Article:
What's So “Experimental”

About Epiphany's Tech Anyways?


Opinion Letter

By Georgeanna DeCarlo


In a presentation at a CAMA meeting last year, Thomas Joseph said his facility would use an experimental technology that he created to treat fracking wastewater. Until his DEP permit application was made available to the public, skeptics had little but Joseph's carefully chosen wordage to investigate his claim. And Epiphany's original DEP permit application probably got a cheer from Joseph's proponents because it probably looked a lot like they expected it to look.


But after Epiphany's permit was made available to the public and reviewed by scientists, doctors, engineers not affiliated with Epiphany or the gas and oil industry who tore the thing apart noting deficiencies, discrepancies and stating their objections during public commenting period – the bedraggled permit is causing the facility to look less like a magic machine and more like a – uh oh! - regular zero discharge fracking wastewater treatment facility. Maybe Rumple can't spin frack fluid and produce chemical free, non-toxic, non-radioactive water out of it after all.


So, did DEP hand Epiphany's permit back? Nope. They continued doing what they'd been doing for months- notifying Epiphany about what they needed to change to make their permit compliant. Epiphany's permit is still awaiting DEP approval.


Which brings up one of many great points that Allegheny Defense Project made in its 45-page comment regarding CAMA's Waterways and Wetlands Encroachment permit affiliated with Epiphany's to create the frack WWTF. “This cozy relationship that DEP has with the regulated community can be seen playing out in this case. For example, on December 20, 2017, David Shimmel, Chief of the New Source Review Section for the North Central Regional Office, sent an email to various DEP officials regarding a phone conference with Epiphany.46 According to Mr. Shimmel’s email, Epiphany “provided some very important clarifications on their project at [CAMA].”47 Those clarifications were as follows: • [Epiphany] will be processing ONLY produced fluids from producing wells. • [Epiphany] will NOT be processing frac fluid or flowback water. • [Epiphany] will be receiving produced fluids from one customer only: JKLM Energy • Reportedly, JKLM Energy does NOT use methanol for deicing or as a hydrate inhibitor. • [Epiphany] will use electric motor driven vapor recompression units, not natural gas-fired engines. • [Epiphany] will only need a 500 bbl/day throughput limit, not 1,000 bbl/day.48 Mr. Shimmel then explained that “[t]hese clarifications change our approach and it sets the table for exemption to be possible.”49 In other words, DEP was working with the applicant (i.e., its “client”) to find a way to exempt the project from certain permitting requirements. One day later, however, Mr. Shimmel sent a follow-up email stating that “JKLM could not guarantee there would be no frac fluid and flowback in the wastewater that Epiphany will receive” and that, as a result, “Epiphany recanted on the first four bullet items” identified above. This is a significant clarification. Nevertheless, Mr. Shimmel reiterated that DEP was still working with Epiphany to navigate the application process on “[t]he road to exemption[.]”50 It is not the role of a trustee to bend over backwards to find ways to exempt industrial activities from environmental regulation-” pg. 11 ADF comment to DEP https://drive.google.com/drive/folders/1xUxl1lAyj0-p9BWGjOkRlzg2llMwcNRz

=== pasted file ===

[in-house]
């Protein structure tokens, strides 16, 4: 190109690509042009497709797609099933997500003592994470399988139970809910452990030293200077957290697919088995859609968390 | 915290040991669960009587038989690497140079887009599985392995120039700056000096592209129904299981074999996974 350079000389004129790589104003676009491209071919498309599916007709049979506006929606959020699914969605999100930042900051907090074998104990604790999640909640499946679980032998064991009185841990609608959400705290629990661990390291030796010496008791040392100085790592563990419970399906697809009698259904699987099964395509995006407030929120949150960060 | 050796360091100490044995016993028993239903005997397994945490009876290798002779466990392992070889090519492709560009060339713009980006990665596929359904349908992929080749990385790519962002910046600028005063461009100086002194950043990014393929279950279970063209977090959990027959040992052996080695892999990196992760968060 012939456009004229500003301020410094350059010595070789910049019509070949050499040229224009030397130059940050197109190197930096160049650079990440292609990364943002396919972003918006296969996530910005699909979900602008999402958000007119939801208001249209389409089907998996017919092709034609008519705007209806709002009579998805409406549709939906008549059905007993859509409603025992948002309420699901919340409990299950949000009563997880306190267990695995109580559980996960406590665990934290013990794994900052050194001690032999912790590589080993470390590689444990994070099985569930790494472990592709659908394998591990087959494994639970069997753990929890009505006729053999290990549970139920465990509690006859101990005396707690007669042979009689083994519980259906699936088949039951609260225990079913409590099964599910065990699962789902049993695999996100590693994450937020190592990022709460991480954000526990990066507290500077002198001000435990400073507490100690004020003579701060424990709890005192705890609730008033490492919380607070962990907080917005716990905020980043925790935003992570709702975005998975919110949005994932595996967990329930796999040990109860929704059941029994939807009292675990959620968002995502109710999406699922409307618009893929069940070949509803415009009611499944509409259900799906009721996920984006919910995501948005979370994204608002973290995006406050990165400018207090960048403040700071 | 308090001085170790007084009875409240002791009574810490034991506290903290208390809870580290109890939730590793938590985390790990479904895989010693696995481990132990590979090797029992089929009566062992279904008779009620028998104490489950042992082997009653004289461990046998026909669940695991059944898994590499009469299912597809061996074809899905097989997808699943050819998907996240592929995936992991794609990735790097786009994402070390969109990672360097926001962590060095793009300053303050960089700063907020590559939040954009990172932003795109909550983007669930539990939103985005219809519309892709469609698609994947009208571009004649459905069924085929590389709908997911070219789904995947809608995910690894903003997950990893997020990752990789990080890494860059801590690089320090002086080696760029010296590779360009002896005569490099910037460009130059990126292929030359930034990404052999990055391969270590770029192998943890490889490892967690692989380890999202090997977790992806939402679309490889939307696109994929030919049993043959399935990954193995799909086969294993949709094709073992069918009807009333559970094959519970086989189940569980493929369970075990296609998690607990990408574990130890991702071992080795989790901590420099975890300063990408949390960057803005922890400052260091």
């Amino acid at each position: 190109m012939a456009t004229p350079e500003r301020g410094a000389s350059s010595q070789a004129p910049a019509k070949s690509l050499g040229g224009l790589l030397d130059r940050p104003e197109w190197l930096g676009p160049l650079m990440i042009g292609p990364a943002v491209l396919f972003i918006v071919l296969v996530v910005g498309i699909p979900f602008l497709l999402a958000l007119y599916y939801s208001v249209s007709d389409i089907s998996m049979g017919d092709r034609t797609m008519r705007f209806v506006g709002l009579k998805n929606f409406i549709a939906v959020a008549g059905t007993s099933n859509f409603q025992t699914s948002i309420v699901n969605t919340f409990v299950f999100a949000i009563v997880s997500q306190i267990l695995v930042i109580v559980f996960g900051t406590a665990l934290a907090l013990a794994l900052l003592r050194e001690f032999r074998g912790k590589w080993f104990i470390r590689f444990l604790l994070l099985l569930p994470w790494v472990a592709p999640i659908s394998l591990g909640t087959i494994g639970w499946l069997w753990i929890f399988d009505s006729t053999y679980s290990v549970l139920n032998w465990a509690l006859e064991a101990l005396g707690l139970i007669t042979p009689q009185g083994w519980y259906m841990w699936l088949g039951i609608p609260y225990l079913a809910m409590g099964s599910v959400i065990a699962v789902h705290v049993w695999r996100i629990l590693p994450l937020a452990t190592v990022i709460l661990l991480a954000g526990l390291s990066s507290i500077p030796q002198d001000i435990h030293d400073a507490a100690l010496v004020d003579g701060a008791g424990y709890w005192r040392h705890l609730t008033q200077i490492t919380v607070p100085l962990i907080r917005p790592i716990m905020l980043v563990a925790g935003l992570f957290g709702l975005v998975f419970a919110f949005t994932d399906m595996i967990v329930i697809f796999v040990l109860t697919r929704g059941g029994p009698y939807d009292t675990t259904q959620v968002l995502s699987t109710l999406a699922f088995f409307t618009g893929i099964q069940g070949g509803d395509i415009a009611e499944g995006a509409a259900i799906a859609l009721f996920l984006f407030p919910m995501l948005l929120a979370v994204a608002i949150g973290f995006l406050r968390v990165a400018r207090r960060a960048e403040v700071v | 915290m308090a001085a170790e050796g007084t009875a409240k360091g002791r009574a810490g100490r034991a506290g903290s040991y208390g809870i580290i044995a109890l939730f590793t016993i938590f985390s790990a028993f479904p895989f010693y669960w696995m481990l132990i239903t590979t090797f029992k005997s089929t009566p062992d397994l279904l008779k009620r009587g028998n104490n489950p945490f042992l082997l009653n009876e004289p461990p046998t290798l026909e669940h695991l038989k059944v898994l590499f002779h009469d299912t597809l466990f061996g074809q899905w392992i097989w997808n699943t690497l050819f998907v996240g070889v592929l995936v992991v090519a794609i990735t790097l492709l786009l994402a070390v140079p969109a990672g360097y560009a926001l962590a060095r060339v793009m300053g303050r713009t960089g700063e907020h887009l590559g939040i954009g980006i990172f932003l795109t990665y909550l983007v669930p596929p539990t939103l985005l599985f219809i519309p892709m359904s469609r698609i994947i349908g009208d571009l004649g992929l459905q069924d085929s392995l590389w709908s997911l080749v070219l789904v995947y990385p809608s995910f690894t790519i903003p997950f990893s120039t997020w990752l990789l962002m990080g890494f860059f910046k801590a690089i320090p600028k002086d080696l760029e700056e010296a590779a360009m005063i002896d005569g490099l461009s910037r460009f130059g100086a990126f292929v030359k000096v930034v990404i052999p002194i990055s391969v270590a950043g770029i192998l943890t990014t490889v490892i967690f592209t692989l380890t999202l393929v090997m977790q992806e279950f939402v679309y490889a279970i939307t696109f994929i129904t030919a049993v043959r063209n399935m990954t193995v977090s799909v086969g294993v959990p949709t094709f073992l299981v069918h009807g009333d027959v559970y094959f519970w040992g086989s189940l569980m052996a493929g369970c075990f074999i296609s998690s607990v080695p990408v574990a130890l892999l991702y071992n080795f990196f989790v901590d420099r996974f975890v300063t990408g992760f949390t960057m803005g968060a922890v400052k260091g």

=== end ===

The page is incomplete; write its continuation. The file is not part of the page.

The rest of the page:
In what resembled more of an Epiphany press release than news story, Epiphany touts science of fracking plant to stakeholders,” By Bob Clark, Special to The (Salamanca) Press, Mar 27, 2018 Epiphany gives an update regarding their permit. “'We’ve been told we’ll have permitting in early May,” Broeker told the guests, adding the project should be receiving the necessary approvals from the state Department of Environmental Protection.'

Really? Where's the follow up from Clark, the fact check with DEP? Again, very concise verbiage from Broeker here. These are guys that you have to listen to carefully, read the fine print, figure out what's between the lines and what isn't there at all. Not the kind of people I like doing business with but hey, I didn't pick them, CAMA did.